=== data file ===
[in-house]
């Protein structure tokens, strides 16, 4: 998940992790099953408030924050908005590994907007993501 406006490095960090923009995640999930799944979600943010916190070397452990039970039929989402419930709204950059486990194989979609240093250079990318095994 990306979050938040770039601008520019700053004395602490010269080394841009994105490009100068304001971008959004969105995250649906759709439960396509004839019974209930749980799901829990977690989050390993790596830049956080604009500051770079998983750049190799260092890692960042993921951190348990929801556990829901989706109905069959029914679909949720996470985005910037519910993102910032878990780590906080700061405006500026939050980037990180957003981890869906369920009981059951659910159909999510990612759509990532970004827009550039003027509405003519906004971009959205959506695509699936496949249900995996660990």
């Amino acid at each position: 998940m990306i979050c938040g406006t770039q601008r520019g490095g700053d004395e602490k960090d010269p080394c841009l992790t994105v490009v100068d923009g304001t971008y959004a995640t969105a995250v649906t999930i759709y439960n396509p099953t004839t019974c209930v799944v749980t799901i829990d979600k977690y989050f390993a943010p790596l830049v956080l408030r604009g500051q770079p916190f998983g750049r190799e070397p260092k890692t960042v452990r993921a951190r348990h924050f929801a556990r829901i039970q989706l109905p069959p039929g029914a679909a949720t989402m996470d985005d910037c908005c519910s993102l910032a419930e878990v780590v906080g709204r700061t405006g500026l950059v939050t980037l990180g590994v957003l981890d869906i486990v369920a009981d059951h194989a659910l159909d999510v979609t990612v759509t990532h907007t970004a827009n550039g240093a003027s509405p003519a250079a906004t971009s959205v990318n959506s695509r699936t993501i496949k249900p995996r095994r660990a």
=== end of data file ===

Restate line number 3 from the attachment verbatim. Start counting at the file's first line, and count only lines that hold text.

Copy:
């Amino acid at each position: 998940m990306i979050c938040g406006t770039q601008r520019g490095g700053d004395e602490k960090d010269p080394c841009l992790t994105v490009v100068d923009g304001t971008y959004a995640t969105a995250v649906t999930i759709y439960n396509p099953t004839t019974c209930v799944v749980t799901i829990d979600k977690y989050f390993a943010p790596l830049v956080l408030r604009g500051q770079p916190f998983g750049r190799e070397p260092k890692t960042v452990r993921a951190r348990h924050f929801a556990r829901i039970q989706l109905p069959p039929g029914a679909a949720t989402m996470d985005d910037c908005c519910s993102l910032a419930e878990v780590v906080g709204r700061t405006g500026l950059v939050t980037l990180g590994v957003l981890d869906i486990v369920a009981d059951h194989a659910l159909d999510v979609t990612v759509t990532h907007t970004a827009n550039g240093a003027s509405p003519a250079a906004t971009s959205v990318n959506s695509r699936t993501i496949k249900p995996r095994r660990a």